Half-Court Shot-Maker Can Keep $20,000, Conference Recommends

Photographer: Layne Murdoch/NBAE via Getty Images

College basketball player and Oklahoma City Thunder fan, Cameron Rodriguez, celebrates after hitting a half court shot for $20,000 on November 18, 2013 at the Chesapeake Energy Arena in Oklahoma City, Oklahoma. Close

College basketball player and Oklahoma City Thunder fan, Cameron Rodriguez, celebrates... Read More

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Photographer: Layne Murdoch/NBAE via Getty Images

College basketball player and Oklahoma City Thunder fan, Cameron Rodriguez, celebrates after hitting a half court shot for $20,000 on November 18, 2013 at the Chesapeake Energy Arena in Oklahoma City, Oklahoma.

The Kansas Collegiate Athletic Conference recommended that the college basketball player who hit a half-court shot for $20,000 at an Oklahoma City Thunder game be allowed to use the money toward his tuition.

Cameron Rodriguez, a 23-year-old forward at Southwestern College in Winfield, Kansas, won the pretax total on Nov. 18 after making the shot during a halftime promotion. The school has asked the National Association of Intercollegiate Athletics for a rules exemption to allow him to use the money as a scholarship without losing athletic eligibility.

The appeal went first to the conference’s eligibility committee, which recommended that the NAIA approve the request, according to Commissioner Scott Crawford. The final decision rests with the Kansas City, Missouri-based governing body.

“I would be surprised if the NAIA doesn’t rule in that same way,” Crawford said in a telephone interview.

The NAIA student guide says athletes cannot use their athletic ability or fame for financial reward, including prizes from promotions in their sport of focus.

Matt Hanson, director of legislative services at the NAIA, said in an e-mail that he was unable to comment on the conference recommendation because it references an in-process request.

It’s highly unlikely for someone to win money in a half-court shot promotion, the conference’s recommendation said, according to Crawford.

“This case is truly an exceptional situation and is worthy of being granted as an exception to the NAIA bylaw,” he said, reading from the recommendation.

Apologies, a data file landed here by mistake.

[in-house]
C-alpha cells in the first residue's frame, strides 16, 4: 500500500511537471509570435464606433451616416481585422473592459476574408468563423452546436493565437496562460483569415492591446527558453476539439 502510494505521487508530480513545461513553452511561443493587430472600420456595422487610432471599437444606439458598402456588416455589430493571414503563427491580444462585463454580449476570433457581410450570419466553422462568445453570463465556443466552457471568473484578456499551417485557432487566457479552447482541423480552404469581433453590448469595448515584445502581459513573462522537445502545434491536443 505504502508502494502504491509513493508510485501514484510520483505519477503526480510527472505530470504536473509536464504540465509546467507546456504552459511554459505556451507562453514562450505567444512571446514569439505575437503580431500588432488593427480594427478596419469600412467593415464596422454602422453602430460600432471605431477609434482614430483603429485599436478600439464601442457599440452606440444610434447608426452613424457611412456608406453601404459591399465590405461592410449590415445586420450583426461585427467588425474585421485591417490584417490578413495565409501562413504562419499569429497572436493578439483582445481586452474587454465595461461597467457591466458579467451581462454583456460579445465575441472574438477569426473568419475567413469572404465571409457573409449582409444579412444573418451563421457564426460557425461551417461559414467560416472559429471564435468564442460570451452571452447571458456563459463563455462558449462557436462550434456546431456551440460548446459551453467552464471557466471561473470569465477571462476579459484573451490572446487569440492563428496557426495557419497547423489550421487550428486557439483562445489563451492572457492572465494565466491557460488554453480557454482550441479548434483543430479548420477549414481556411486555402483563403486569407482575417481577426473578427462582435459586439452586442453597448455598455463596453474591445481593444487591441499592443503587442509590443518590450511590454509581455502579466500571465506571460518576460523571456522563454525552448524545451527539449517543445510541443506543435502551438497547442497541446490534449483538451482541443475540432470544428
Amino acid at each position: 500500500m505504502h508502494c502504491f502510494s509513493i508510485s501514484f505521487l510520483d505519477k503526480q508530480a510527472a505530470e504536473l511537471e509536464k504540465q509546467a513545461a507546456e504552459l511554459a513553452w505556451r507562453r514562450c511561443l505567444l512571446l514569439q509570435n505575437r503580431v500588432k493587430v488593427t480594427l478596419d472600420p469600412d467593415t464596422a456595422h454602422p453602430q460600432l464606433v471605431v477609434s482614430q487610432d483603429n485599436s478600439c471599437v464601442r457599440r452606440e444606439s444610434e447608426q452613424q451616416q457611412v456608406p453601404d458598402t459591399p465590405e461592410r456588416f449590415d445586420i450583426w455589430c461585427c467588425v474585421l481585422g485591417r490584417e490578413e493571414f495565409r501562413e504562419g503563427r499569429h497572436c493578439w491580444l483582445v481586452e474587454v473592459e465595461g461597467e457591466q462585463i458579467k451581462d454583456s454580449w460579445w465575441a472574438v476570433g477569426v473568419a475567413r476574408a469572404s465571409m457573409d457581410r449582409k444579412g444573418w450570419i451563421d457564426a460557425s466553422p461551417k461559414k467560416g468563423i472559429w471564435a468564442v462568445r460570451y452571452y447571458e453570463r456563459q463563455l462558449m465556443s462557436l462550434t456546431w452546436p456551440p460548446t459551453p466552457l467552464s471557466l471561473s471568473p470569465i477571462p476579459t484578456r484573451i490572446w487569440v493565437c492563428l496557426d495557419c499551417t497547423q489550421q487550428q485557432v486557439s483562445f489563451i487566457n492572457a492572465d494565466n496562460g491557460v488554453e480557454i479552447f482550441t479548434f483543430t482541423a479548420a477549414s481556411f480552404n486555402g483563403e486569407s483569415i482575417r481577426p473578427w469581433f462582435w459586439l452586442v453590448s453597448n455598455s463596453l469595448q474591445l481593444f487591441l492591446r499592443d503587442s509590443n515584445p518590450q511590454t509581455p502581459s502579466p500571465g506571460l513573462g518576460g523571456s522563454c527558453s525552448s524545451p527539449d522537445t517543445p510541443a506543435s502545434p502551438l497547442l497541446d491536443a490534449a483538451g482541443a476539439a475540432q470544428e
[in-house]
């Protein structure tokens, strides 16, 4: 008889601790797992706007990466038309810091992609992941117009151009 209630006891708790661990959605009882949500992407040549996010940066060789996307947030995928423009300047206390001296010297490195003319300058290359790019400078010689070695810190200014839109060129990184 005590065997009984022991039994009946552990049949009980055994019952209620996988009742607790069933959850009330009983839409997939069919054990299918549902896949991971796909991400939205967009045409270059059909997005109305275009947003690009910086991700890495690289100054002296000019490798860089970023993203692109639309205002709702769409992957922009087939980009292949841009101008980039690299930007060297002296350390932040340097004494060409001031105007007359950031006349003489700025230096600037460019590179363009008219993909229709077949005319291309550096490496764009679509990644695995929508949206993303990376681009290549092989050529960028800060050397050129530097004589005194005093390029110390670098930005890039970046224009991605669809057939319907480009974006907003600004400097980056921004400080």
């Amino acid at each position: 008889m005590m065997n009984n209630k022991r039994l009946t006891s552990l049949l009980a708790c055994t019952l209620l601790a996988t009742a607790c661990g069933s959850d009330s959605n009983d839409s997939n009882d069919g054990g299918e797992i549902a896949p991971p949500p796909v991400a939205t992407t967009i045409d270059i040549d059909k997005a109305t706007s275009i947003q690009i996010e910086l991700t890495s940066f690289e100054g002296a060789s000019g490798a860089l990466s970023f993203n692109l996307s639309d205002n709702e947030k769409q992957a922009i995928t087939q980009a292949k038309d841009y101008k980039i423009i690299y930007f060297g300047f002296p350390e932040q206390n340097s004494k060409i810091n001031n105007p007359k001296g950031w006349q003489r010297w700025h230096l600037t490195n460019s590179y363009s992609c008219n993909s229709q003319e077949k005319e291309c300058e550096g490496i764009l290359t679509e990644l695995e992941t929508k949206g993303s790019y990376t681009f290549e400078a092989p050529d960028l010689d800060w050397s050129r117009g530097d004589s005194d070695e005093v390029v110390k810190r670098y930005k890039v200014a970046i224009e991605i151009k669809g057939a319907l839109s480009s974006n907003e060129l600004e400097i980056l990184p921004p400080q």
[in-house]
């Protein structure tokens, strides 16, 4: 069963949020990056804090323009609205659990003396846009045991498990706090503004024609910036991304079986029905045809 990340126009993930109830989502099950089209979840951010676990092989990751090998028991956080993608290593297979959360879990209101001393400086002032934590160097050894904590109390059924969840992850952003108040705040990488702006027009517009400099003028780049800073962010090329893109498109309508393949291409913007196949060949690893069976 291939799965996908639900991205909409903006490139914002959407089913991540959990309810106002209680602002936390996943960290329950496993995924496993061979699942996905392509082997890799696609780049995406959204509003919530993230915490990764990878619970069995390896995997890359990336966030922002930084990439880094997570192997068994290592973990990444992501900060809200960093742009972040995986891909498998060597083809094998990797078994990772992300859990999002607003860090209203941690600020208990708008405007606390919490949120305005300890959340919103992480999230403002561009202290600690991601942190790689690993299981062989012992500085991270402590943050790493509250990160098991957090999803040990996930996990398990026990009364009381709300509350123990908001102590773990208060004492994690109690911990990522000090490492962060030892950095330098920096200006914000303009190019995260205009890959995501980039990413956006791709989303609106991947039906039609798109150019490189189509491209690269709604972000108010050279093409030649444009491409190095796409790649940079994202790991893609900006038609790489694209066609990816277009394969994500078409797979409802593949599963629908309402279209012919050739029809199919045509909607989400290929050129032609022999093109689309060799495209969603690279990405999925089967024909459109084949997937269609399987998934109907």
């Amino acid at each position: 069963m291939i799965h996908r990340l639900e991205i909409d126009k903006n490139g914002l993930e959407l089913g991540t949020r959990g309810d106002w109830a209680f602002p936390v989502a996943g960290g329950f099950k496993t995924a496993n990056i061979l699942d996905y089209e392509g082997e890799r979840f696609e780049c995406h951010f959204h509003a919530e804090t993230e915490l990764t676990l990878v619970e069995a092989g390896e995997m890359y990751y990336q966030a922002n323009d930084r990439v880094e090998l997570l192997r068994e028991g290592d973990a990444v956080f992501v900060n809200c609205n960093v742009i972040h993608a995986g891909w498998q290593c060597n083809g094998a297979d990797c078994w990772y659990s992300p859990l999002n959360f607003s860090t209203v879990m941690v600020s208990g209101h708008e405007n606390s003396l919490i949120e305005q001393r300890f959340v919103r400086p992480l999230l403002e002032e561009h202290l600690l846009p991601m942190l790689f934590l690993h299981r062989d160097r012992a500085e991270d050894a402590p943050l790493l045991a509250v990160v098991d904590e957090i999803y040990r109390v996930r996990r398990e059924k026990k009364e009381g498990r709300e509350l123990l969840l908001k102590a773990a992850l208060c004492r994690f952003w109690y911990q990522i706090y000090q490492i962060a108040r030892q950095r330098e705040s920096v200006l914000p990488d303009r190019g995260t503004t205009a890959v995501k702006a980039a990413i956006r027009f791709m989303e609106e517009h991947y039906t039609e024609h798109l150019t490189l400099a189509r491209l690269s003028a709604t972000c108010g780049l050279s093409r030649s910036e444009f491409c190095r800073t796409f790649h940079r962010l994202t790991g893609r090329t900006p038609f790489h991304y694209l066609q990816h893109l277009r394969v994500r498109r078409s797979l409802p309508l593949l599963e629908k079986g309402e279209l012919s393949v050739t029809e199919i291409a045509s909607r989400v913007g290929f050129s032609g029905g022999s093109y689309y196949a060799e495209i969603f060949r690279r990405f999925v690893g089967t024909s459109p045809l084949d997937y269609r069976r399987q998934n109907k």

Every Game

A 6-foot-6, 210-pound sophomore from Elk City, Oklahoma, Rodriguez made the shot during a promotion that is sponsored every home game by Oklahoma City-based MidFirst Bank. He said he realized shortly after his celebration that accepting the money could be in conflict with his eligibility.

“I feel like any time the conference would step in and take a risk for me, or for any student, that carries some weight on a national level,” Rodriguez said yesterday in a telephone interview. “I could say I feel a little more confident in it, but at the same time I don’t want to get ahead of myself.”

Every one of Southwestern College’s 1,700 students receives financial aid through institutional grants to help with the $23,000 annual tuition, according to Brenda Hicks, the school’s director of financial aid. Rodriguez, who is on a $4,000 athletic scholarship, said he pays roughly $33,000 a year when he adds room, board, books and other fees.

Rodriguez is one of five people to hit the half-court shot at Chesapeake Energy Arena during the 2013 calendar year. MidFirst Bank said last month that it had no plans to stop its six-year sponsorship of the shot. G. Jeffrey Records Jr., the bank’s chief executive, owns a stake in the Thunder.

The Moundbuilders are 6-1 this season. Rodriguez said he becomes eligible to play later this month after sitting out the fall semester as he made up credits from his previous school, Northern Oklahoma College.

-- Editors: Michael Sillup, Jay Beberman

To contact the reporter on this story: Eben Novy-Williams in New York at enovywilliam@bloomberg.net

To contact the editor responsible for this story: Michael Sillup at msillup@bloomberg.net

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